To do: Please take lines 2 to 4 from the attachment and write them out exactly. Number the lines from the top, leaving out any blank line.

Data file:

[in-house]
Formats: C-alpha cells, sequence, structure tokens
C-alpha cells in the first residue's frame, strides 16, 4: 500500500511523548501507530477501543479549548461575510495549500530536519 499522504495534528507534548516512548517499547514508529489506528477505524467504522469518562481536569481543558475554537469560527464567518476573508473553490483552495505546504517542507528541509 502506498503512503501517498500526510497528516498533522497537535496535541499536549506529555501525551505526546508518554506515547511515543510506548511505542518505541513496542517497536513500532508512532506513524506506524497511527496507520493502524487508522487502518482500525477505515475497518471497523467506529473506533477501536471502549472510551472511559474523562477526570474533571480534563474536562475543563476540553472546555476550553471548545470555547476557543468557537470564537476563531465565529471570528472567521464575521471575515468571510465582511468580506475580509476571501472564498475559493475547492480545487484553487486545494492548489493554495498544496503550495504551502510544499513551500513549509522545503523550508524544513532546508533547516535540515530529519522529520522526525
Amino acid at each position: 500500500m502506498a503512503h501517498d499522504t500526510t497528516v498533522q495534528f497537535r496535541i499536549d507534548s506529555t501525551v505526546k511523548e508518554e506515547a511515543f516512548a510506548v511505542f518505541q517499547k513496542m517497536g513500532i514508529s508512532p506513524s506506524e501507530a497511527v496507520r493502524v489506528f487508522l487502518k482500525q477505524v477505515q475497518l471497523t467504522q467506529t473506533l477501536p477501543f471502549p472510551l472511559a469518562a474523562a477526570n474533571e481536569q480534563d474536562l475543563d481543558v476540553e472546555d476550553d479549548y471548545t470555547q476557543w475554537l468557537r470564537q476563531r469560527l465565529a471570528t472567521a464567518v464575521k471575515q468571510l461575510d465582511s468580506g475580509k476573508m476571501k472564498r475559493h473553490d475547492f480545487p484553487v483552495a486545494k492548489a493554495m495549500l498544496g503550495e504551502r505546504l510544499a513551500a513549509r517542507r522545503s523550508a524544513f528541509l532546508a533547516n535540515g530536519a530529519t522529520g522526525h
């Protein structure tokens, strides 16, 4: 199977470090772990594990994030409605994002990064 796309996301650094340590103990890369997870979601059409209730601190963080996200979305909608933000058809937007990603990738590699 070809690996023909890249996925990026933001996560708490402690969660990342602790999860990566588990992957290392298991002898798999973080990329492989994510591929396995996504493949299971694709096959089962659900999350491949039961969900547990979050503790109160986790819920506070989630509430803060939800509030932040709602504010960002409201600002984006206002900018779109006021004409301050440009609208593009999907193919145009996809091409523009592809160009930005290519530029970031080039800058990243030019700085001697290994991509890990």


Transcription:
Formats: C-alpha cells, sequence, structure tokens
C-alpha cells in the first residue's frame, strides 16, 4: 500500500511523548501507530477501543479549548461575510495549500530536519 499522504495534528507534548516512548517499547514508529489506528477505524467504522469518562481536569481543558475554537469560527464567518476573508473553490483552495505546504517542507528541509 502506498503512503501517498500526510497528516498533522497537535496535541499536549506529555501525551505526546508518554506515547511515543510506548511505542518505541513496542517497536513500532508512532506513524506506524497511527496507520493502524487508522487502518482500525477505515475497518471497523467506529473506533477501536471502549472510551472511559474523562477526570474533571480534563474536562475543563476540553472546555476550553471548545470555547476557543468557537470564537476563531465565529471570528472567521464575521471575515468571510465582511468580506475580509476571501472564498475559493475547492480545487484553487486545494492548489493554495498544496503550495504551502510544499513551500513549509522545503523550508524544513532546508533547516535540515530529519522529520522526525
Amino acid at each position: 500500500m502506498a503512503h501517498d499522504t500526510t497528516v498533522q495534528f497537535r496535541i499536549d507534548s506529555t501525551v505526546k511523548e508518554e506515547a511515543f516512548a510506548v511505542f518505541q517499547k513496542m517497536g513500532i514508529s508512532p506513524s506506524e501507530a497511527v496507520r493502524v489506528f487508522l487502518k482500525q477505524v477505515q475497518l471497523t467504522q467506529t473506533l477501536p477501543f471502549p472510551l472511559a469518562a474523562a477526570n474533571e481536569q480534563d474536562l475543563d481543558v476540553e472546555d476550553d479549548y471548545t470555547q476557543w475554537l468557537r470564537q476563531r469560527l465565529a471570528t472567521a464567518v464575521k471575515q468571510l461575510d465582511s468580506g475580509k476573508m476571501k472564498r475559493h473553490d475547492f480545487p484553487v483552495a486545494k492548489a493554495m495549500l498544496g503550495e504551502r505546504l510544499a513551500a513549509r517542507r522545503s523550508a524544513f528541509l532546508a533547516n535540515g530536519a530529519t522529520g522526525h